… All 22 universities and 43 technical institutes and colleges are open, as are nearly all primary and secondary schools.
… By October 1, Coalition forces had rehab-ed over 1,500 schools – 500 more than scheduled.
… Teachers earn from 12 to 25 times their former salaries.
… All 240 hospitals and more than 1200 clinics are open.
… Doctor’s salaries are at least eight times what they were under Saddam.
… Pharmaceutical distribution has gone from essentially nothing to 700 tons in May to a current total of 12,000 tons.
… The Coalition has helped administer over 22 million vaccination doses to Iraq’s children.
… A Coalition program has cleared over 14,000 kilometers of Iraq’s 27,000 kilometers of weed-choked canals which now irrigate tens of thousands of farms. This project has created jobs for more than 100,000 Iraqi men and women.
… We have restored over three-quarters of prewar telephone services and over two-thirds of the potable water production.
… There are 4,900 full-service telephone connections. We expect 50,000 by year-end.
… The wheels of commerce are turning. From bicycles to satellite dishes to cars and trucks, businesses are coming to life in all major cities and towns.
… 95 percent of all prewar bank customers have service and first-time customers are opening accounts daily.
… Iraqi banks are making loans to finance businesses.
… The central bank is fully independent.
… Iraq has one of the world’s most growth-oriented investment and banking laws.
… Iraq has a single, unified currency for the first time in 15 years.
… Satellite TV dishes are legal.
… Foreign journalists aren’t on 10-day visas paying mandatory and extortionate fees to the Ministry of Information for minders and other government spies.
… There is no Ministry of Information.
… There are more than 170 newspapers.
… You can buy satellite dishes on what seems like every street corner.
… Foreign journalists (and everyone else) are free to come and go.
… A nation that had not one single element — legislative, judicial or executive — of a representative government now does.
… In Baghdad alone residents have selected 88 advisory councils. Baghdad’s first democratic transfer of power in 35 years happened when the city council elected its new chairman.
… Today in Iraq chambers of commerce, business, school and professional organizations are electing their leaders all over the country.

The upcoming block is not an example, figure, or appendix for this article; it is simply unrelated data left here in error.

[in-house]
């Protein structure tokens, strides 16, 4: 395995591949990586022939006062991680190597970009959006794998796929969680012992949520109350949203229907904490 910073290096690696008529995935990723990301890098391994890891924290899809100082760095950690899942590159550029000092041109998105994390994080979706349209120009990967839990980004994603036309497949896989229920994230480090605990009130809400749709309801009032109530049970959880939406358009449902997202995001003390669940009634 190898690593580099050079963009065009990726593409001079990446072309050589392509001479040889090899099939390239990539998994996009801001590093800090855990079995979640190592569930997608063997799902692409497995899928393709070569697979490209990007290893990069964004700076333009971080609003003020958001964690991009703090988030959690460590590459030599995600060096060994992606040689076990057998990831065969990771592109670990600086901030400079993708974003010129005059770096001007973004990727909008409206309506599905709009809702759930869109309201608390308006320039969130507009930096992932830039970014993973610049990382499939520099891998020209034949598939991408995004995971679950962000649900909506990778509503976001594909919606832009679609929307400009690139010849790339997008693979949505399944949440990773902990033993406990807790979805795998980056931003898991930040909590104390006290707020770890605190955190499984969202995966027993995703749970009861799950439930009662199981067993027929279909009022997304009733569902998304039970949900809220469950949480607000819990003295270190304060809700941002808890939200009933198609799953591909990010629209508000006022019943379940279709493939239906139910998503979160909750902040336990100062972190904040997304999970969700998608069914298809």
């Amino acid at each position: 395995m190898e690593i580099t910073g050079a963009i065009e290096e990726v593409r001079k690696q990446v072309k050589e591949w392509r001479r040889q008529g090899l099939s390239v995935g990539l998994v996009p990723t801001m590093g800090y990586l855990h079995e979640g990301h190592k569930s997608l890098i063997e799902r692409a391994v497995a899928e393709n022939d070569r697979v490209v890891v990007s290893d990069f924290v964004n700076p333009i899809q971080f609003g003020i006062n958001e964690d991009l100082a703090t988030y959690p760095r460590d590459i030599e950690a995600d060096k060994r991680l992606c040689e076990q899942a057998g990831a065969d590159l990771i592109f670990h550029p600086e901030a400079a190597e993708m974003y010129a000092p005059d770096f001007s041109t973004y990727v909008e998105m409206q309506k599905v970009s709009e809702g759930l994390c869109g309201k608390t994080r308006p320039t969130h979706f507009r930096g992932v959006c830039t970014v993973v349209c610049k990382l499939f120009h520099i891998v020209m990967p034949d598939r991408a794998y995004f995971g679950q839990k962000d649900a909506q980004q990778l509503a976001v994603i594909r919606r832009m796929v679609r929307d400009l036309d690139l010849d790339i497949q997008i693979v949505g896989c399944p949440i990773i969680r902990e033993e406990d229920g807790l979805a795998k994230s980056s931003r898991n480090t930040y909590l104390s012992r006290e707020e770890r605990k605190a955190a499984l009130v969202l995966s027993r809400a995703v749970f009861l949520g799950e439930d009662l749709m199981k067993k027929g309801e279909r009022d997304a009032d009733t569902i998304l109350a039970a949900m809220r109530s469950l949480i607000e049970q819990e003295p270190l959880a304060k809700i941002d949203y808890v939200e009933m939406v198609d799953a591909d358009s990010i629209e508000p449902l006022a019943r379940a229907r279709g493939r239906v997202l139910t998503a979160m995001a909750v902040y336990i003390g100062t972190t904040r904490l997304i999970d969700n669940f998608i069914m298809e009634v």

… 25 ministers, selected by the most representative governing body in Iraq’s history, run the day-to-day business of government.
… The Iraqi government regularly participates in international events. Since July the Iraqi government has been represented in over two dozen international meetings, including those of the UN General Assembly, the Arab League, the World Bank and IMF and, today, the Islamic Conference Summit. The Ministry of Foreign Affairs today announced that it is reopening over 30 Iraqi embassies around the world.
… Shiva religious festivals that were all but banned, aren’t anymore.
… For the first time in 35 years, in Karbala thousands of Shiites celebrate the pilgrimage of the 12th Imam.
… The Coalition has completed over 13,000 reconstruction projects, large and small, as part of a strategic plan for the reconstruction of Iraq.
… Uday and Queasy are dead – and no longer feeding innocent Iraqis to the zoo lions, raping the young daughters of local leaders to force cooperation, torturing Iraq’s soccer players for losing games, or murdering critics.
… Children aren’t imprisoned or murdered when their parents disagree with the government.
… Political opponents aren’t imprisoned, tortured, executed, maimed, or forced to watch their families die for disagreeing with Saddam.
… Millions of long-suffering Iraqis no longer live in perpetual terror.
… Saudis will hold municipal elections.
… Qatar is reforming education to give more choices to parents.
… Jordan is accelerating market economic reforms.
… The Nobel Peace Prize was awarded for the first time to an Iranian
— A Muslim woman who speaks out with courage for human rights, for democracy and for peace.
.. Saddam is gone.
… Iraq is free.
….Terrorists are being drawn to an arena in which our military can kill or capture them
Sovereignty is restored to Iraq”